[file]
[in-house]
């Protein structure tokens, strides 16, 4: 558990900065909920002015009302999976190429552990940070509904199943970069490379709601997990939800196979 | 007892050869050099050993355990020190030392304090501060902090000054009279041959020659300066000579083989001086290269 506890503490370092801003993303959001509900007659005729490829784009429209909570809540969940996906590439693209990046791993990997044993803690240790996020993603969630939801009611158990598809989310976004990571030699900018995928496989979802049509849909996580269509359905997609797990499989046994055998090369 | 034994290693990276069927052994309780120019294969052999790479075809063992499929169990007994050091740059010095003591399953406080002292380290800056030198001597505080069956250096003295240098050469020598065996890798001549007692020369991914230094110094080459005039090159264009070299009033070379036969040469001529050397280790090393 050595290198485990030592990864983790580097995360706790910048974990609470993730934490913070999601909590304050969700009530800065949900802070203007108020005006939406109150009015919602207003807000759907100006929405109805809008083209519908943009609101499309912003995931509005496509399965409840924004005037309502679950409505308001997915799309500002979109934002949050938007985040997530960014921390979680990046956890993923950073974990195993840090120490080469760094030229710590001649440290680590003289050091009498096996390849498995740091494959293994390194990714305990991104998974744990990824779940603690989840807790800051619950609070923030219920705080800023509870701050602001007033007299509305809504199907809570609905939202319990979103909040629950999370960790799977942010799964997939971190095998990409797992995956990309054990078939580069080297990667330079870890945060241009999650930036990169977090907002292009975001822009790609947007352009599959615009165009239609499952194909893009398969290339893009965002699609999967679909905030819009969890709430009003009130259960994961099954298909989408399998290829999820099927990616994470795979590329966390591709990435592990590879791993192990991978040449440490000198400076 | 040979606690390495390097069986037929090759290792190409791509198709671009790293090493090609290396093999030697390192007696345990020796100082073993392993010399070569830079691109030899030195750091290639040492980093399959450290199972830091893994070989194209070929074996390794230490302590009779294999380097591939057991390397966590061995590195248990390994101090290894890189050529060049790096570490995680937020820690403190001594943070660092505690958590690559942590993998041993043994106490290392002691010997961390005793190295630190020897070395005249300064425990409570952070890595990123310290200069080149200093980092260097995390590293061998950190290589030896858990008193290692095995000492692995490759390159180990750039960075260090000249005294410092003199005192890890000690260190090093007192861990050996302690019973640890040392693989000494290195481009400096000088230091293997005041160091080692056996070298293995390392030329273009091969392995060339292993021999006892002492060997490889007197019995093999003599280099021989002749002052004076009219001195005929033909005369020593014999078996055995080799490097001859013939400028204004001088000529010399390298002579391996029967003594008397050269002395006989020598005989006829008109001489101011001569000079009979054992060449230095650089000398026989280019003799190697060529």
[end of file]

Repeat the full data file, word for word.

[in-house]
């Protein structure tokens, strides 16, 4: 558990900065909920002015009302999976190429552990940070509904199943970069490379709601997990939800196979 | 007892050869050099050993355990020190030392304090501060902090000054009279041959020659300066000579083989001086290269 506890503490370092801003993303959001509900007659005729490829784009429209909570809540969940996906590439693209990046791993990997044993803690240790996020993603969630939801009611158990598809989310976004990571030699900018995928496989979802049509849909996580269509359905997609797990499989046994055998090369 | 034994290693990276069927052994309780120019294969052999790479075809063992499929169990007994050091740059010095003591399953406080002292380290800056030198001597505080069956250096003295240098050469020598065996890798001549007692020369991914230094110094080459005039090159264009070299009033070379036969040469001529050397280790090393 050595290198485990030592990864983790580097995360706790910048974990609470993730934490913070999601909590304050969700009530800065949900802070203007108020005006939406109150009015919602207003807000759907100006929405109805809008083209519908943009609101499309912003995931509005496509399965409840924004005037309502679950409505308001997915799309500002979109934002949050938007985040997530960014921390979680990046956890993923950073974990195993840090120490080469760094030229710590001649440290680590003289050091009498096996390849498995740091494959293994390194990714305990991104998974744990990824779940603690989840807790800051619950609070923030219920705080800023509870701050602001007033007299509305809504199907809570609905939202319990979103909040629950999370960790799977942010799964997939971190095998990409797992995956990309054990078939580069080297990667330079870890945060241009999650930036990169977090907002292009975001822009790609947007352009599959615009165009239609499952194909893009398969290339893009965002699609999967679909905030819009969890709430009003009130259960994961099954298909989408399998290829999820099927990616994470795979590329966390591709990435592990590879791993192990991978040449440490000198400076 | 040979606690390495390097069986037929090759290792190409791509198709671009790293090493090609290396093999030697390192007696345990020796100082073993392993010399070569830079691109030899030195750091290639040492980093399959450290199972830091893994070989194209070929074996390794230490302590009779294999380097591939057991390397966590061995590195248990390994101090290894890189050529060049790096570490995680937020820690403190001594943070660092505690958590690559942590993998041993043994106490290392002691010997961390005793190295630190020897070395005249300064425990409570952070890595990123310290200069080149200093980092260097995390590293061998950190290589030896858990008193290692095995000492692995490759390159180990750039960075260090000249005294410092003199005192890890000690260190090093007192861990050996302690019973640890040392693989000494290195481009400096000088230091293997005041160091080692056996070298293995390392030329273009091969392995060339292993021999006892002492060997490889007197019995093999003599280099021989002749002052004076009219001195005929033909005369020593014999078996055995080799490097001859013939400028204004001088000529010399390298002579391996029967003594008397050269002395006989020598005989006829008109001489101011001569000079009979054992060449230095650089000398026989280019003799190697060529």